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A Mercy by Toni Morrison
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A Mercy

by Toni Morrison

Other authors: See the other authors section.

MembersReviewsPopularityAverage ratingMentions
2,5461252,366 (3.72)219
  1. 20
    White Cargo: The Forgotten History of Britain's White Slaves in America by Don Jordan (AsYouKnow_Bob)
    AsYouKnow_Bob: When she was out promoting "A Mercy", Toni Morrison talked up 'White Cargo' as a non-fiction approach to the ground she was covering.
  2. 00
    Little Fingers by Filip Florian (Othemts)
  3. 00
    Someone Knows My Name: A Novel by Lawrence Hill (tangentialine)
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» See also 219 mentions

English (115)  Dutch (3)  French (3)  Finnish (3)  Norwegian (2)  German (1)  All (127)
Showing 1-5 of 115 (next | show all)
I really hate to only give 2 stars to a Toni Morrison book. My main problem with A Mercy (the audio version) was with the narration. Morrison chose to read the book herself, and I'm not sure how well it worked. She reads so slowly and pauses in the middle of sentences so often, it started to feel like an attempted poetry reading. For example, "Far away to the right (pause), beyond the iron fencings (pause), enclosing the property (pause) and softened by mist (pause), he saw Rosa Cortez, quiet (pause), empty (pause). In the fields, he reckoned (pause), trying to limit (pause) the damage (pause) sopping weather (pause) had wrought (pause) on the crop."

They were not long pauses, of course, but long enough to be so noticeable it was all I could focus on.

Normally, I love to hear Morrison speak. I find her to be incredibly wise and articulate, and she is undoubtedly a gifted writer. I just found the pauses so distracting that it was hard to stay focused on the story itself.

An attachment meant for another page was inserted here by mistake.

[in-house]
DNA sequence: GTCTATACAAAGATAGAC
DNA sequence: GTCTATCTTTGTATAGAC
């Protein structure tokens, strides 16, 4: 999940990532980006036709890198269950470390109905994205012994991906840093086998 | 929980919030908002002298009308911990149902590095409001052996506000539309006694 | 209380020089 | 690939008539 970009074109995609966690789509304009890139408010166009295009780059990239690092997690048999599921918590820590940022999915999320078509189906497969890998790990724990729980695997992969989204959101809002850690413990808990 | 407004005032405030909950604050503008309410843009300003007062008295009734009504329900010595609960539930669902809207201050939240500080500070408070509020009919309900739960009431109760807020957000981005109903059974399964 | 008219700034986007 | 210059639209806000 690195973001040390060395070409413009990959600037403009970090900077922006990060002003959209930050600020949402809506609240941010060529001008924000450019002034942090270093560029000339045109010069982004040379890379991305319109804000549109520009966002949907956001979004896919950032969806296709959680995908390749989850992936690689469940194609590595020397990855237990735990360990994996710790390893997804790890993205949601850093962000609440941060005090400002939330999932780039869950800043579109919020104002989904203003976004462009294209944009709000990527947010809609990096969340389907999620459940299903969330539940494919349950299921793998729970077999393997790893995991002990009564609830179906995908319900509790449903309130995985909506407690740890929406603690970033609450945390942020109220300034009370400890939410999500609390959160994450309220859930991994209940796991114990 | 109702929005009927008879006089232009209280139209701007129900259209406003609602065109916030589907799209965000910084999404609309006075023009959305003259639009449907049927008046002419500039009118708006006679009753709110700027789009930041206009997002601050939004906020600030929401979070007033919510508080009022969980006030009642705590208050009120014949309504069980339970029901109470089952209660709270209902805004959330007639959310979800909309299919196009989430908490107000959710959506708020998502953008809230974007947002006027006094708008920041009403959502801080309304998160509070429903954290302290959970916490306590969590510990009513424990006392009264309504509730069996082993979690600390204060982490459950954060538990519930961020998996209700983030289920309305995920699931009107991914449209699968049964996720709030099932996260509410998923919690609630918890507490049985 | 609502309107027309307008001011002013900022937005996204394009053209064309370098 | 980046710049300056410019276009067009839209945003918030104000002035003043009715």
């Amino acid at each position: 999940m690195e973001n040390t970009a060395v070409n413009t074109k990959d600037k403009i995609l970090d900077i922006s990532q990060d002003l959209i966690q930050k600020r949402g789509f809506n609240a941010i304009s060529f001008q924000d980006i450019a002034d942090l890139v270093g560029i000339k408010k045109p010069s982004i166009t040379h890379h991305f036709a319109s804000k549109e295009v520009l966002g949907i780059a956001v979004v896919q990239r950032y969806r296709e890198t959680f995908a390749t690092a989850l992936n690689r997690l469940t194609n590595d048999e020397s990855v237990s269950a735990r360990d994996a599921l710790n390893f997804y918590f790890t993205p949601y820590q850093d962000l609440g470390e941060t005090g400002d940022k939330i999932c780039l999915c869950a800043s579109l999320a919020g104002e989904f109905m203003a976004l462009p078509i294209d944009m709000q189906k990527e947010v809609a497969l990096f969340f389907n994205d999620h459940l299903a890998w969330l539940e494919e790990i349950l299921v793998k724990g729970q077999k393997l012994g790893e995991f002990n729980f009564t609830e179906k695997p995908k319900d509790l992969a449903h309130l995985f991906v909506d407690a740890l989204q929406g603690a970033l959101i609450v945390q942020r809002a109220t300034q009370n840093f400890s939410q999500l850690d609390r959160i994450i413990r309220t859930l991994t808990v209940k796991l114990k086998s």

The book is interesting conceptually at least: a look at American slavery in the late 1600's, with multiple characters and relationships involving love, betrayal, and how a mother's choice to save her child from abuse is misunderstood and seen as abandonment.

In the end, though, I couldn't get fully absorbed for the reason stated. This is another of those books I may have to revisit in the future when I can read the print version. ( )
  Brightraven | Apr 26, 2018 |
I’ve never read any of Toni Morrison’s works until this book. I’ve always heard lots of good things about her novels, so I expected an interesting story. ” A Mercy” is an African-American historical novel that is set on a farm somewhere in northern America. (It’s set in the 1680s, colonial times) The locations shift from time to time in the novel but it some are not specified or made clear at many times. The story is about Jacob and Rebekka Vaark, owners of the farm, and the slaves that work on their land. They work on the land through the season of good and bad weather and also try to fight off the spread of disease (smallpox).

The story mainly focuses on three of the slaves that work on the farm; Florens, Lina, and Sorrow. All three women come from very different backgrounds that bring them together and separates them too. The perspective of each character changes from chapter to chapter and also shifts within the chapters as well. The grammar and sentence structure is a bit jumbled, so it makes reading challenging at times. But I think Morrison does this on purpose to her readers to make them pay more attention to details.

All in all, I really liked this book a lot. The historical setting, detailed writing, and plot kept me intrigued while reading the novel. I found the perspectives/thoughts all of the characters had on slavery, from both sides of the spectrum. At times I did get frustrated with the jumbled sentences, but it did challenge me to look deeper into the plot. ( )
  Rlmoulde | Nov 25, 2017 |
This book is set in the 1680's around the slave trade. I found this book a little confusing at times. I couldn't figure out who was doing the talking or narrating at times. You have a mother who tries to save her daughter by selling her into slavery. The daughter has to try and deal with abandonment.

The daughter is sold to Sir who owns a farm. She is not familiar with working on a farm and is not very useful at first. This was an okay book. ( )
  crazy4reading | Nov 11, 2017 |
Review: A Mercy by Toni Morrison. 08/18/2017